And now, now he starts training a year early. And we're not ready to be parents just yet. Our options have now become 1) go for it before we're ready, or 2) take the chance of doing it apart. I don't like either of those options.

Civil Affairs most likely means more deployments in our future. We're fine with that, but we just wanted to get a leg up on the Army, one last stint of normalcy before he gives his life over to the whims of current events. And I find myself extremely disappointed.

I'm disappointed that my husband isn't deploying. Try explaining that complex emotion to family and friends.

So I milked all that patriotic praise out of you guys earlier this month, and apparently we don't deserve it at this time. My husband isn't going anywhere just yet.

Which is a good thing. Just a different thing.

Posted by: Sarah at 12:25 PM | Comments (5) | Add Comment
Post contains 717 words, total size 4 kb.

1 "...and apparently we don't deserve it at this time..." Just because he's not deploying? No you're wrong. Nothing has changed. He's just going to do something different. In the long run it will be something he really wants to be doing and something that will help in a bigger way. You both deserve every bit of praise for doing a difficult job. As for children... I have to say, there is no "good" time to have them. Trust me on this one. If it's good in one way it will suck pond water in another way. Kids are one thing that can never be properly prepared for. It's more difficult in the military because of all the moving, deployments, etc. but still there is no good time. Many people "think" themselves out of having kids because they never "think" the time is right and they wait too long. This comes to you from someone who had 2 kids at the "worst" possible times. :-)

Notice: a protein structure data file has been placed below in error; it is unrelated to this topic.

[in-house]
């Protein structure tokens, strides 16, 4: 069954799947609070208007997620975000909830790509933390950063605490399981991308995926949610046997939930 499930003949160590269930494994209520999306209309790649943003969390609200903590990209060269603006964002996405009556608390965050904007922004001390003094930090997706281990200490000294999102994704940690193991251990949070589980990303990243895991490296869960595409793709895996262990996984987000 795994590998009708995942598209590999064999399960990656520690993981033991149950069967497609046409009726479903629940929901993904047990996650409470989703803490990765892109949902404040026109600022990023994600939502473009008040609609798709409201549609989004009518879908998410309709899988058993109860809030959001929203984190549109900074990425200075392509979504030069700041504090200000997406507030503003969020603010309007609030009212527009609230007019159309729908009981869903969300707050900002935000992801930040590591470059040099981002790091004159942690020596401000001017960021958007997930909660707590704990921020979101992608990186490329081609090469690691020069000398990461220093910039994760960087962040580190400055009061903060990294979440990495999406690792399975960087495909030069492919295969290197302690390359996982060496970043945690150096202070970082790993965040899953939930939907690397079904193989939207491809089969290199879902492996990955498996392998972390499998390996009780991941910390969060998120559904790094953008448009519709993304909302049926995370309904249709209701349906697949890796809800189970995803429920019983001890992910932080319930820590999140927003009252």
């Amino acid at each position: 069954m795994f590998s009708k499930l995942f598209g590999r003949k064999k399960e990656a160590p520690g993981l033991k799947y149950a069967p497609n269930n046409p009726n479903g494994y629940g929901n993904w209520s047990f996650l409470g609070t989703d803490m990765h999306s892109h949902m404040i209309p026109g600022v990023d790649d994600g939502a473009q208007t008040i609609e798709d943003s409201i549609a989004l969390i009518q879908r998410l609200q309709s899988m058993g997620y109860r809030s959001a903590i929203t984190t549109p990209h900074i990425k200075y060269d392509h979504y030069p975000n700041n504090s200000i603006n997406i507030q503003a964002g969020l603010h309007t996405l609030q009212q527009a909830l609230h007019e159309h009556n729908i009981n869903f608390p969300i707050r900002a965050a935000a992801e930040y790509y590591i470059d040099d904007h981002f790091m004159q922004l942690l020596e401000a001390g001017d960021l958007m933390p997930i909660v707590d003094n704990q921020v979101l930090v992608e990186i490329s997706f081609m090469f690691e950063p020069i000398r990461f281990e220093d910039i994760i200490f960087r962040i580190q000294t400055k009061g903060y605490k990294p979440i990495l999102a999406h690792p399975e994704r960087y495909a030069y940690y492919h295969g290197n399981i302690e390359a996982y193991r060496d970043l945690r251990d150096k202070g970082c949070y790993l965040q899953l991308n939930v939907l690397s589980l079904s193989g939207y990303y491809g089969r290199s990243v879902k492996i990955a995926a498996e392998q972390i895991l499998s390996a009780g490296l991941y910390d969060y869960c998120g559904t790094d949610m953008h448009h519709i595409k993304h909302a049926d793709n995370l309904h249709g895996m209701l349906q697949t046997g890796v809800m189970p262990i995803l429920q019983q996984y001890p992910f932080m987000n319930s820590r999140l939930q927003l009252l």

Posted by: Teresa at November 17, 2006 05:40 PM (gsbs5)

2 sarah, please cross post this over at SpouseBuzz... I too am on this hurry up and wait thing...

Posted by: armywifetoddlermom at November 17, 2006 05:45 PM (GrO13)

3 It'll happen for you when the time is right. I know that sounds trite and cliche. But from what I've seen there is no perfect time. Thanks for the note you left on my blog. Was much appreciated. I am checking my reads, just not as much.

Posted by: Mare at November 20, 2006 02:55 AM (3cGBi)

4 Ditto to Teresa's first comments. I have no idea about the kid thing! Give Charlie a pat on the head for me!

Posted by: MaryIndiana at November 21, 2006 05:11 AM (YwdKL)

5 Well Sarah, I can confirm that there is no "good" or "right" time to have kids. The "good time" comes AFTER you've had them. It is a new adventure that you are never fully prepared for. Think of everything you've been through with your puppy. Now imagine the love you have for that puppy multiplied by 100 or 1000. That is a kid! Good luck to you both. Incidentally, I encourage you to have kids in the military, it is much cheaper! Jim

Posted by: Jim "The Cat" at November 23, 2006 06:33 AM (bapGX)